He continued, “Constructive engagement requires positive environment, avoiding expressing any pre-judgment and artificial concerns, as well as unnecessary overstatement of a few trivial issues. The Agency shouldn’t act as if it’s supporting the political agenda of some against the others.”

The Iranian diplomat called on the IAEA to avoid politicization and take a clear position on the nuclear threat posed by Israel.

“The Agency has to distance itself from any political agenda and must take a clear stand on the Israeli regime’s nuclear threat and unacceptability of it remaining outside the NPT and its continuing defiance to place all its nuclear activities and facilities under safeguards,” Gharibabadi continued.

Diplomatic tensions have escalated between Iran and the IAEA in recent weeks as the Agency refused the level of cooperation Iran provided.

Recently Iran sent a letter to the IAEA announcing the expiration of a February deal between the IAEA and Iran. The letter was sent after the Agency released a quarterly report on Iran in which it accused Iran of failing to explain traces of uranium found at several allegedly undeclared sites.

Gharibabadi, who delivered the letter to the IAEA, had provided details about the February deal, which contained details about Iran’s decision to announce the expiration of that deal.

The February deal was signed between director of the Atomic Energy Organization of Iran (AEOI)Ali Akbar Salehi and IAEA chief Grossi in Tehran.

“We delivered this letter to the Director-General of the Agency yesterday, which addresses two issues. One [aspect of the letter] is about a joint agreement we had with the Agency to record data from some of the Agency’s surveillance cameras for three months without providing the data to the Agency, and if we reach an agreement on nuclear issues and the outcome as well as the lifting of sanctions after three months, then we will provide information to the Agency,” he told the state TV.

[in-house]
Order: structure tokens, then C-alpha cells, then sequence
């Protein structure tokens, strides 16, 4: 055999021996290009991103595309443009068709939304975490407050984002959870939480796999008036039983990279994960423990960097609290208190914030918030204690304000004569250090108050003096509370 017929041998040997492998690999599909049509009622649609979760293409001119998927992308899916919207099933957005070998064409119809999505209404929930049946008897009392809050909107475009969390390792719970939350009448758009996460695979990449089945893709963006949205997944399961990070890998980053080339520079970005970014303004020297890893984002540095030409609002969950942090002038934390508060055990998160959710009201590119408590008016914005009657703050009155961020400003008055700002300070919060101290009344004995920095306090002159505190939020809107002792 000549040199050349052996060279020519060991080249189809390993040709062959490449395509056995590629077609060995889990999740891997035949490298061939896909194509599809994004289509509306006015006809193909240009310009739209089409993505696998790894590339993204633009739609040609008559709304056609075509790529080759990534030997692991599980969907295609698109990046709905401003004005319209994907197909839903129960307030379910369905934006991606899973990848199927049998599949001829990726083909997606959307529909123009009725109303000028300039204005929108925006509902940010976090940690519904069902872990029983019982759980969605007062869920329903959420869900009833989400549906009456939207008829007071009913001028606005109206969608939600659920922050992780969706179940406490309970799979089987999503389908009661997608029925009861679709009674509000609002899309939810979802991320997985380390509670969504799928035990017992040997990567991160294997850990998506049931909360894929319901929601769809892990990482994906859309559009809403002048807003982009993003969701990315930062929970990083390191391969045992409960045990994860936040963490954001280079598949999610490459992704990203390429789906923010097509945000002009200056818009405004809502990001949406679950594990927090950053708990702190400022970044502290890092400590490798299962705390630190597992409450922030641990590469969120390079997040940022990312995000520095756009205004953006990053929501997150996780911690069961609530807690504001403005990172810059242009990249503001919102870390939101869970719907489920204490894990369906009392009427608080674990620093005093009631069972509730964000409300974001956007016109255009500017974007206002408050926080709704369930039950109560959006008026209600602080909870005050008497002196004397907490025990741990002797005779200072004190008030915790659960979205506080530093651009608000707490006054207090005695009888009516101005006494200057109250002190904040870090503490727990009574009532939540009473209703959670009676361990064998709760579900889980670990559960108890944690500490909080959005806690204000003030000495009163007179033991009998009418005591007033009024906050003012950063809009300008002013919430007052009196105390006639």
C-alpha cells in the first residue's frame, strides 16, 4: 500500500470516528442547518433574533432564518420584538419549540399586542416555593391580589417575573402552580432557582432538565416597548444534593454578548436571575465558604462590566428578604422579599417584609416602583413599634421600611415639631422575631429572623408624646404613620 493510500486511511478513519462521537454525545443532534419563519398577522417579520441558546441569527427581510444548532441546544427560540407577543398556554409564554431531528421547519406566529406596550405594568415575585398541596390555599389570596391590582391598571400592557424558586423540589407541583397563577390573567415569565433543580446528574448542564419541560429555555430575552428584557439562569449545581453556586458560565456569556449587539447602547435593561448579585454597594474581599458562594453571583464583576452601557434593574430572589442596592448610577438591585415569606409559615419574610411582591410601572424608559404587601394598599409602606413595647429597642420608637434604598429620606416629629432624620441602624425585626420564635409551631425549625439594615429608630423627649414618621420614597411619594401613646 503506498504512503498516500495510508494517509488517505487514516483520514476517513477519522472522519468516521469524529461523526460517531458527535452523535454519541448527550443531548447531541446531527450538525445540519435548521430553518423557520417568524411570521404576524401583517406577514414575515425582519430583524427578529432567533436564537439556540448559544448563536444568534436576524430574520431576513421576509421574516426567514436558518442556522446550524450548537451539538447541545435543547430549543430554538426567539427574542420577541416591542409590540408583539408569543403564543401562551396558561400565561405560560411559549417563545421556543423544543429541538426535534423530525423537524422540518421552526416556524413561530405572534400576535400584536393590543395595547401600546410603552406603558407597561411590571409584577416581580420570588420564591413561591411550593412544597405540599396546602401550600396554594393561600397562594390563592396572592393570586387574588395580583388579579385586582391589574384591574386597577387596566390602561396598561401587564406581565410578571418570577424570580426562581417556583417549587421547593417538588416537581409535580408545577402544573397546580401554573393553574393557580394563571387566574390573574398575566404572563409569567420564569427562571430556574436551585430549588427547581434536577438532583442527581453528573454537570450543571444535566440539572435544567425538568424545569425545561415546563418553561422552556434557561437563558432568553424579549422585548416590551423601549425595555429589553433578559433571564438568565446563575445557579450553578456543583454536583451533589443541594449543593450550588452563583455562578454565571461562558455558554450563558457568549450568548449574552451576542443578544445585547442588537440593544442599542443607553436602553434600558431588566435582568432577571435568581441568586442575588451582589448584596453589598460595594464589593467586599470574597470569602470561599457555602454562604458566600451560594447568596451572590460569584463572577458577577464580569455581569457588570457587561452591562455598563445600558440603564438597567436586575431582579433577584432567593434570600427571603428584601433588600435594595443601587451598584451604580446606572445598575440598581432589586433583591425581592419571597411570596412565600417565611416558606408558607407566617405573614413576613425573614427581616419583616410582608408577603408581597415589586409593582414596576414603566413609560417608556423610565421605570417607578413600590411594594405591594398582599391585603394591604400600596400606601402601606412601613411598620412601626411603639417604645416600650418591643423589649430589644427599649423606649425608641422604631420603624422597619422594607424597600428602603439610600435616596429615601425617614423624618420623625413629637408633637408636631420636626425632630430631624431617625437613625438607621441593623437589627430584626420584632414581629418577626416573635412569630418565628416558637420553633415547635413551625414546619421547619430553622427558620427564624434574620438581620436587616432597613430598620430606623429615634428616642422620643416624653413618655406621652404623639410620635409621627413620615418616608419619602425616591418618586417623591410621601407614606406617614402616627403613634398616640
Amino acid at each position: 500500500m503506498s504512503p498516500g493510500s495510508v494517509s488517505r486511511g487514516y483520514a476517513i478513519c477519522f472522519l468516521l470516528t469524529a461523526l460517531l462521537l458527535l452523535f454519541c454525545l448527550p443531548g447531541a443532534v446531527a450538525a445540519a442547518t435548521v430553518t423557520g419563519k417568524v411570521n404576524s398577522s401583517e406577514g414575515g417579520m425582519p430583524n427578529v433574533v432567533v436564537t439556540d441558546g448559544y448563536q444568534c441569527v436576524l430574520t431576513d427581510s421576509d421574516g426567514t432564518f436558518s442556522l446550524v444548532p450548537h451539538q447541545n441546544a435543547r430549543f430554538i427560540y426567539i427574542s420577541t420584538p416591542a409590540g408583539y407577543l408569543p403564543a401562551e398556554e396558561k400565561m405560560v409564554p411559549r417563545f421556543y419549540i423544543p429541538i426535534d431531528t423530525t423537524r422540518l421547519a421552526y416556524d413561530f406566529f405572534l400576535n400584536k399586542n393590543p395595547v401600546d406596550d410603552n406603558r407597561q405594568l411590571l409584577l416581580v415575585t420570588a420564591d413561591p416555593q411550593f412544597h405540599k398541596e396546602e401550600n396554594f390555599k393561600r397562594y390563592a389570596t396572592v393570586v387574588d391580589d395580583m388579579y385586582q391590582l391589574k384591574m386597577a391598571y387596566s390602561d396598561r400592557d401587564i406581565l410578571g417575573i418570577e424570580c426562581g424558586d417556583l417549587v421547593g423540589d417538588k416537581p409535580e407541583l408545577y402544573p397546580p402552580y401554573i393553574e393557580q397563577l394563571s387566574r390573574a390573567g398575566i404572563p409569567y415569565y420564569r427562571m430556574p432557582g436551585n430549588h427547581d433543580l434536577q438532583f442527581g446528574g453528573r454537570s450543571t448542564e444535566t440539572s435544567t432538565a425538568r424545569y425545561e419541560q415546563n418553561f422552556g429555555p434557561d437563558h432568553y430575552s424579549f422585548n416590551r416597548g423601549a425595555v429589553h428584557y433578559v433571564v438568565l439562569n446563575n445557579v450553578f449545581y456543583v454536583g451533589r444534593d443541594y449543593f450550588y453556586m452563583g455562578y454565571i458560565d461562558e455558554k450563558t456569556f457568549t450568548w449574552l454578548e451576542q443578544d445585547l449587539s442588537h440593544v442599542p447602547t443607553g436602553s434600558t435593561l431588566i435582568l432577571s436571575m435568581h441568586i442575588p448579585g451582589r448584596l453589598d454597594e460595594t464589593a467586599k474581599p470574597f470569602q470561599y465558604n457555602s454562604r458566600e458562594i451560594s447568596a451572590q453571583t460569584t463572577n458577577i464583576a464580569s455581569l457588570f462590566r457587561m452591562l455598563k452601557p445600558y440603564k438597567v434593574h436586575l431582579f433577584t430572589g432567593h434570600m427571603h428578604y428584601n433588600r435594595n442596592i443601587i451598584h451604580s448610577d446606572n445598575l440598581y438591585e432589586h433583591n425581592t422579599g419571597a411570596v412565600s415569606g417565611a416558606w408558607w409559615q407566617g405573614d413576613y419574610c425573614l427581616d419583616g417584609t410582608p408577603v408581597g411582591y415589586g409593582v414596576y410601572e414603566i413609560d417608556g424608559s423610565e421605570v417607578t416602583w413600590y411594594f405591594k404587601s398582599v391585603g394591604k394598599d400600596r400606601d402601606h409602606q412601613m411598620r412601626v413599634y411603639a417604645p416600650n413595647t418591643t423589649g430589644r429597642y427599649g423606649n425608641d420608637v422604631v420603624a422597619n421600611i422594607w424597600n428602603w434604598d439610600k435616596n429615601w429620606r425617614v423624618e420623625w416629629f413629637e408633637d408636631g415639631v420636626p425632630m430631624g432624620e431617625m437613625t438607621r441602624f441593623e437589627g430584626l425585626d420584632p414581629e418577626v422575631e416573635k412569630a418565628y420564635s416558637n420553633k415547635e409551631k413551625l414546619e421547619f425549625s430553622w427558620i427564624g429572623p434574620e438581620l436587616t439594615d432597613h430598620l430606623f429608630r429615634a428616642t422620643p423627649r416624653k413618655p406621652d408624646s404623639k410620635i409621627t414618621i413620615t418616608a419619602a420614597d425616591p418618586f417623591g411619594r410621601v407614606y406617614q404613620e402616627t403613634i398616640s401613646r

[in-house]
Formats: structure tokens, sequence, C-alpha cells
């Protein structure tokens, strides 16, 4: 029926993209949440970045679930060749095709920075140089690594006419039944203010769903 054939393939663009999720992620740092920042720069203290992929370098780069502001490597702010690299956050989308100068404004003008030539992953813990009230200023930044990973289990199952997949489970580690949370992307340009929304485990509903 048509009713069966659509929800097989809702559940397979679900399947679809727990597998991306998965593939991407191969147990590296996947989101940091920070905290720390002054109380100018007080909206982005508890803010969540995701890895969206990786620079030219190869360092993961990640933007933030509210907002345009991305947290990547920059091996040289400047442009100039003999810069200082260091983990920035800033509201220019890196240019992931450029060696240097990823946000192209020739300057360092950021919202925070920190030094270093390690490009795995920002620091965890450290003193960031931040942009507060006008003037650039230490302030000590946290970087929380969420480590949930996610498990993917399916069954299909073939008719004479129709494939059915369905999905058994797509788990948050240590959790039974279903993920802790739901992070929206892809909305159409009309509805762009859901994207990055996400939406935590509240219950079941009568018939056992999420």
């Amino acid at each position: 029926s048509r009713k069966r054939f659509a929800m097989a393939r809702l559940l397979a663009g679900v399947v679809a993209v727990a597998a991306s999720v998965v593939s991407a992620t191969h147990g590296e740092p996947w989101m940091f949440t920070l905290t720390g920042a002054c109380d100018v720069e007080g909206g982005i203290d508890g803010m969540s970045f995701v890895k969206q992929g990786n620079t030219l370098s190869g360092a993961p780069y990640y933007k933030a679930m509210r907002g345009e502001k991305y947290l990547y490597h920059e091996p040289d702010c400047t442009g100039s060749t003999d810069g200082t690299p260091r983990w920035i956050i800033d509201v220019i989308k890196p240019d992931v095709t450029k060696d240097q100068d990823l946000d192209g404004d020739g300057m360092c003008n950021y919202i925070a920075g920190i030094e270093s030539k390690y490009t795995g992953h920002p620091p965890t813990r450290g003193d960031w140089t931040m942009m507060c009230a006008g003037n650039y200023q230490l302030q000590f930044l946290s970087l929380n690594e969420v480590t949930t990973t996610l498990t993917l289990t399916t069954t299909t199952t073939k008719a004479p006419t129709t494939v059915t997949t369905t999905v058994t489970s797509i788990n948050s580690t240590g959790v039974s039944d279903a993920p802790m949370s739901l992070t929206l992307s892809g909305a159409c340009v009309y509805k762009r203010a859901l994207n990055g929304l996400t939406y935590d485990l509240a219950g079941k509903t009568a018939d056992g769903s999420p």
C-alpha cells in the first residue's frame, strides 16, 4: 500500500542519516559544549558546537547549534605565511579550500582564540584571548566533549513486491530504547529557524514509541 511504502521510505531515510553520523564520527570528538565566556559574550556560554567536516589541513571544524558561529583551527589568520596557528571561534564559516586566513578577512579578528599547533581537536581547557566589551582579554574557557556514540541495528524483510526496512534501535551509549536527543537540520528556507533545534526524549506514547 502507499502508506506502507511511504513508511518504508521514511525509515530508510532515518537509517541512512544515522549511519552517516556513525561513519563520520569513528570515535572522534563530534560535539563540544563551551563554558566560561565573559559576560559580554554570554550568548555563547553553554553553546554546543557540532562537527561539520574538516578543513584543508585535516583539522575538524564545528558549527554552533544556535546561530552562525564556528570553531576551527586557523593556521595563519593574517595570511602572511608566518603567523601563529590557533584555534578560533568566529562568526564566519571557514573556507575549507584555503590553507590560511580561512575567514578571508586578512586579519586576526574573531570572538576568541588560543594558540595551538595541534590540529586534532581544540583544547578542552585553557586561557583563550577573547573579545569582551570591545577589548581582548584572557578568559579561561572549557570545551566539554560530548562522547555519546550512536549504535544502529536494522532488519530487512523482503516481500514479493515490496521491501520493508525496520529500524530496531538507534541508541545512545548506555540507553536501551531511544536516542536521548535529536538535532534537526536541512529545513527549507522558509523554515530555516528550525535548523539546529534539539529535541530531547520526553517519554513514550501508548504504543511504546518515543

According to Gharibabadi, safeguards issues constitute another aspect of the letter. “The letter explicitly states that Iran has all kinds of interactions and cooperation with the IAEA and that we are still ready to work with the IAEA to resolve a number of safeguards issues, but the IAEA must work with a neutral and non-political approach to conclude these issues as soon as possible,” he noted.

Underlining that the AEOI-IAEA deal expired on May 24, the Iranian diplomat said, “There were contacts and requests from the Agency and the countries that are negotiating with us in the framework of the JCPOA talks to extend this understanding for another period. This issue was examined internally and the conclusion was that this understanding could not be legally extended, but the Islamic Republic of Iran decided to continue recording data for another month in its own good faith and as an independent decision and not a legal decision.”

He added, “What happens next month and what we do with this data is an independent sovereign decision that takes into account a number of factors, including the Agency’s approach and technical approaches, especially in negotiations with us on safeguards as well as political negotiations in the field of the JCPOA.”